Even a strong reading on May same-store sales might not be sufficient to calm growing concerns about the economy in the second half as anxiety about Main Street on Wednesday spread to Wall Street.
This story first appeared in the June 2, 2011 issue of WWD. Subscribe Today.
While Macy’s Inc. topped projections with a 7.4 percent comparable-store gain, a larger pool of retailers is expected to turn in mixed results today as lower-income shoppers show the strains of higher food and gasoline prices, and there continues to be lingering nervousness about jobs.
That nervousness is spreading to investors, who looked past Macy’s strong report and traded the S&P Retail Index down 2.1 percent, or 11.01 points, to 521.62, as debt troubles in Europe and other economic concerns pushed the Dow Jones Industrial Average down 2.2 percent, or 279.65 points, to 12,290.14. Macy’s stock declined 2.1 percent to $28.28 after rising earlier in the day.
Analysts said midtier and higher-end chains with a sharp focus on fashion took market share last month. After the market closed, action sports chain Zumiez Inc. said May comps rose 7.8 percent, while Hot Topic Inc. inched up 0.4 percent.
U.S. apparel sales rose 5.9 percent in May as prices gained 3 percent from a year earlier, according to MasterCard Advisors SpendingPulse, which tracks total sales through a variety of payment methods. Women’s sales were up 5 percent, while men’s gained 9.7 percent.
“Volumes were up even in the face of increasing prices, so that indicates the retailers on the apparel side are certainly feeling like they have some pricing power,” said Mike Berry, director of industry research at SpendingPulse. “That’s an important signal.”
Berry said apparel sales were outpacing overall retail sales and have been one of the consumer bright spots for 10 months.
But the economy and the consumer remain in limbo and even as retailers weigh in with May results this morning, investors will be looking ahead to Friday’s report on employment, which could be more indicative of retail strength going forward. Wednesday’s ADP National Employment Report showed that private sector payrolls grew by 38,000 last month, a dramatic deceleration from April’s increase of 177,000 that Wall Street took to heart. And the nation’s gross domestic product grew at an annual rate of 1.8 percent in the first quarter, down from 3.1 percent in the fourth quarter.
The well-to-do might have returned to Saks Fifth Avenue and Nordstrom, but, even with a slight easing of gas prices, lower-income shoppers are still pinching pennies as higher cotton and labor costs push apparel prices up. If the job market continues to weaken, middle-income shoppers could begin to chafe at the price increases working their way through the apparel supply chain.
“It doesn’t matter if prices are rising as long as incomes are growing as fast or faster,” said Frank Badillo, senior economist at Kantar Retail. “The moment that job and income growth stalls, then it’s time to be particularly worried about the impact of fuel prices.”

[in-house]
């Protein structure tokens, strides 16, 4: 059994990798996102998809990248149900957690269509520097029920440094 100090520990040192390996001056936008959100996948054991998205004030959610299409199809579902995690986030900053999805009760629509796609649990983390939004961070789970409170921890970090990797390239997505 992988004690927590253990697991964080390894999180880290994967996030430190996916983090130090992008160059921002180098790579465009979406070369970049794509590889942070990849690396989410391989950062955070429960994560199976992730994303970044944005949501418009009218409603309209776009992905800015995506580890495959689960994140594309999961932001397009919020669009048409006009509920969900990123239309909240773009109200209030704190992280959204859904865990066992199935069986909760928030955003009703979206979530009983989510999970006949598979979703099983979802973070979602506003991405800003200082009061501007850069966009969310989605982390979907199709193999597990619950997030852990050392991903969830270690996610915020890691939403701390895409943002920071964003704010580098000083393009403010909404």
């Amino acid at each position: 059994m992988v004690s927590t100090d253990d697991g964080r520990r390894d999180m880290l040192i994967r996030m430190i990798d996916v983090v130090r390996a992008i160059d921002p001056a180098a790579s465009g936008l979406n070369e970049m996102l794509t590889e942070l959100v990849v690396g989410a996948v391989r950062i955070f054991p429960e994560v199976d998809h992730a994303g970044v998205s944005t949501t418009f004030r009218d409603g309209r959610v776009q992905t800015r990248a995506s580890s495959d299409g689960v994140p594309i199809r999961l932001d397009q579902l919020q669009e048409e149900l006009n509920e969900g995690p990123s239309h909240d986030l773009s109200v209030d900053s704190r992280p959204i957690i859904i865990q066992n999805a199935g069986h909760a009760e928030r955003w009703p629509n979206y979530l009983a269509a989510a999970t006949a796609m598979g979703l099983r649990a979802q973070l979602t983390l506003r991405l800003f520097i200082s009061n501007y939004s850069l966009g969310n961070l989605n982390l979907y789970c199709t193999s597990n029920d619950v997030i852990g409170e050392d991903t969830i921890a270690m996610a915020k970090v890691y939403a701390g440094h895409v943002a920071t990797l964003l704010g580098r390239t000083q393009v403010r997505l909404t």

A gallon of regular gasoline averaged $3.78 Wednesday, down from $3.95 a month ago, but still up from $2.73 a year ago, according to AAA.
For now, the market is strong enough for retailers to gain traction if they do enough things right.
“It really depends on the perceived value of your merchandise and whether it’s on trend,” said Mark Montagna, a retail analyst at Avondale Partners. “I don’t think the consumer’s really improved all that much.”
In addition to higher commodity prices, Montagna said falling home values and the continued reports of economic weakness have a negative psychological impact.
“There’s nothing in the economy that seems robust,” he said.
Macy’s 7.4 percent gain last month came in well ahead of the 5.6 percent rise projected by Thomson Reuters. The Macy’s and Bloomingdale’s chains, as well as their respective Web sites, all came in at or above plan. The firm’s online sales, which were included in comps, rose 37.7 percent for the month.
For the full year, Macy’s pushed its comp outlook up to a 4.5 percent increase from 4.3 percent.
“Macy’s has had a fashion focus and I think that it’s working for them,” said Marie Driscoll, an equity analyst at Standard & Poor’s. “I don’t think people are really spending money on basics. They’re spending money on fashion. The low end is hurting. The high end, if it’s differentiated, people are not looking at prices.”
Macy’s also appears to be reaping the rewards of its efforts to tailor offerings to local markets and retrain its sales force through its Magic Selling program, under which it trained more than 130,000 store personnel to better understand and guide customers.
“We’re seeing a lot of benefit from the My Macy’s initiative,” said Liz Dunn, an analyst at FBR Capital Markets. “But I think we’re also seeing an increase in benefits from the Magic selling initiative.”